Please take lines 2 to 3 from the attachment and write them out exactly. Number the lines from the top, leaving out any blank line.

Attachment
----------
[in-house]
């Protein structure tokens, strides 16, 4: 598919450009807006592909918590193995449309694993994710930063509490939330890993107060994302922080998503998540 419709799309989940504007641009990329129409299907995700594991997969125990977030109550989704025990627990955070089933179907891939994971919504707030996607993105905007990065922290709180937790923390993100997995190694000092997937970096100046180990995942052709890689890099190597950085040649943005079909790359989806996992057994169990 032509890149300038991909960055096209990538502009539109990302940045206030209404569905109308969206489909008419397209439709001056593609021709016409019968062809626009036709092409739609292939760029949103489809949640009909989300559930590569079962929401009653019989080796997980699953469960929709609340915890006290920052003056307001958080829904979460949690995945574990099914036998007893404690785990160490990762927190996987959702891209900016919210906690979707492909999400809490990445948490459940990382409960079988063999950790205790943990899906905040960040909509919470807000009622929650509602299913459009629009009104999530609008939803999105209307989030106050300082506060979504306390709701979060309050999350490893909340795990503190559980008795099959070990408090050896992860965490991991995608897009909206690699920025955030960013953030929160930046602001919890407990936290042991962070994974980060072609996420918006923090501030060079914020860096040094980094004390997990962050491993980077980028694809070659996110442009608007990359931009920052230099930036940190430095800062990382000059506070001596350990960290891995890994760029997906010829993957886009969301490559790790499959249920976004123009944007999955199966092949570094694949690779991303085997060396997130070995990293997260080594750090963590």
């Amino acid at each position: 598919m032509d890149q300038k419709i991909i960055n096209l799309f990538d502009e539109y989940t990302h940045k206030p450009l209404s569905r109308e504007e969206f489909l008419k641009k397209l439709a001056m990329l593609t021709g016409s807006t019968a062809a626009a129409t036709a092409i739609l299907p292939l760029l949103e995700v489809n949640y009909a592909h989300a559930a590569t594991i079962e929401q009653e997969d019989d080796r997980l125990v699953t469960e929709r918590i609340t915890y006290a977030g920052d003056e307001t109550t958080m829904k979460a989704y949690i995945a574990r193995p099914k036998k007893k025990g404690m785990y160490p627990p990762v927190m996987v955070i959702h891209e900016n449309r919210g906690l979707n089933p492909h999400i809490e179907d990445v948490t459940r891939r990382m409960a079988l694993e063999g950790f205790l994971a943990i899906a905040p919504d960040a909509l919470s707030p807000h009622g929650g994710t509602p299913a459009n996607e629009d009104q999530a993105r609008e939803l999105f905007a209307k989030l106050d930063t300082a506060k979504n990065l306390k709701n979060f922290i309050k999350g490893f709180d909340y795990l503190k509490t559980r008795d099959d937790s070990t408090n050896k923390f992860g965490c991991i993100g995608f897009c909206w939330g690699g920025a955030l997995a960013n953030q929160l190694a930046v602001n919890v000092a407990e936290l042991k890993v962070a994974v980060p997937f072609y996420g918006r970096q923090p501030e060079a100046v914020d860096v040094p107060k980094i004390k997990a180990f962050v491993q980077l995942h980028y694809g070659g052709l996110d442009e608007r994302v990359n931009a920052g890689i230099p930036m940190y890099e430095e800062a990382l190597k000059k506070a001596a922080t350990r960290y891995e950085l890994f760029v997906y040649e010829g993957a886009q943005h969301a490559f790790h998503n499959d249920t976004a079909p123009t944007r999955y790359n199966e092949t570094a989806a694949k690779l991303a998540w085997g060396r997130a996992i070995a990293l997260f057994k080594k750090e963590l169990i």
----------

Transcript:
């Protein structure tokens, strides 16, 4: 598919450009807006592909918590193995449309694993994710930063509490939330890993107060994302922080998503998540 419709799309989940504007641009990329129409299907995700594991997969125990977030109550989704025990627990955070089933179907891939994971919504707030996607993105905007990065922290709180937790923390993100997995190694000092997937970096100046180990995942052709890689890099190597950085040649943005079909790359989806996992057994169990 032509890149300038991909960055096209990538502009539109990302940045206030209404569905109308969206489909008419397209439709001056593609021709016409019968062809626009036709092409739609292939760029949103489809949640009909989300559930590569079962929401009653019989080796997980699953469960929709609340915890006290920052003056307001958080829904979460949690995945574990099914036998007893404690785990160490990762927190996987959702891209900016919210906690979707492909999400809490990445948490459940990382409960079988063999950790205790943990899906905040960040909509919470807000009622929650509602299913459009629009009104999530609008939803999105209307989030106050300082506060979504306390709701979060309050999350490893909340795990503190559980008795099959070990408090050896992860965490991991995608897009909206690699920025955030960013953030929160930046602001919890407990936290042991962070994974980060072609996420918006923090501030060079914020860096040094980094004390997990962050491993980077980028694809070659996110442009608007990359931009920052230099930036940190430095800062990382000059506070001596350990960290891995890994760029997906010829993957886009969301490559790790499959249920976004123009944007999955199966092949570094694949690779991303085997060396997130070995990293997260080594750090963590």
């Amino acid at each position: 598919m032509d890149q300038k419709i991909i960055n096209l799309f990538d502009e539109y989940t990302h940045k206030p450009l209404s569905r109308e504007e969206f489909l008419k641009k397209l439709a001056m990329l593609t021709g016409s807006t019968a062809a626009a129409t036709a092409i739609l299907p292939l760029l949103e995700v489809n949640y009909a592909h989300a559930a590569t594991i079962e929401q009653e997969d019989d080796r997980l125990v699953t469960e929709r918590i609340t915890y006290a977030g920052d003056e307001t109550t958080m829904k979460a989704y949690i995945a574990r193995p099914k036998k007893k025990g404690m785990y160490p627990p990762v927190m996987v955070i959702h891209e900016n449309r919210g906690l979707n089933p492909h999400i809490e179907d990445v948490t459940r891939r990382m409960a079988l694993e063999g950790f205790l994971a943990i899906a905040p919504d960040a909509l919470s707030p807000h009622g929650g994710t509602p299913a459009n996607e629009d009104q999530a993105r609008e939803l999105f905007a209307k989030l106050d930063t300082a506060k979504n990065l306390k709701n979060f922290i309050k999350g490893f709180d909340y795990l503190k509490t559980r008795d099959d937790s070990t408090n050896k923390f992860g965490c991991i993100g995608f897009c909206w939330g690699g920025a955030l997995a960013n953030q929160l190694a930046v602001n919890v000092a407990e936290l042991k890993v962070a994974v980060p997937f072609y996420g918006r970096q923090p501030e060079a100046v914020d860096v040094p107060k980094i004390k997990a180990f962050v491993q980077l995942h980028y694809g070659g052709l996110d442009e608007r994302v990359n931009a920052g890689i230099p930036m940190y890099e430095e800062a990382l190597k000059k506070a001596a922080t350990r960290y891995e950085l890994f760029v997906y040649e010829g993957a886009q943005h969301a490559f790790h998503n499959d249920t976004a079909p123009t944007r999955y790359n199966e092949t570094a989806a694949k690779l991303a998540w085997g060396r997130a996992i070995a990293l997260f057994k080594k750090e963590l169990i």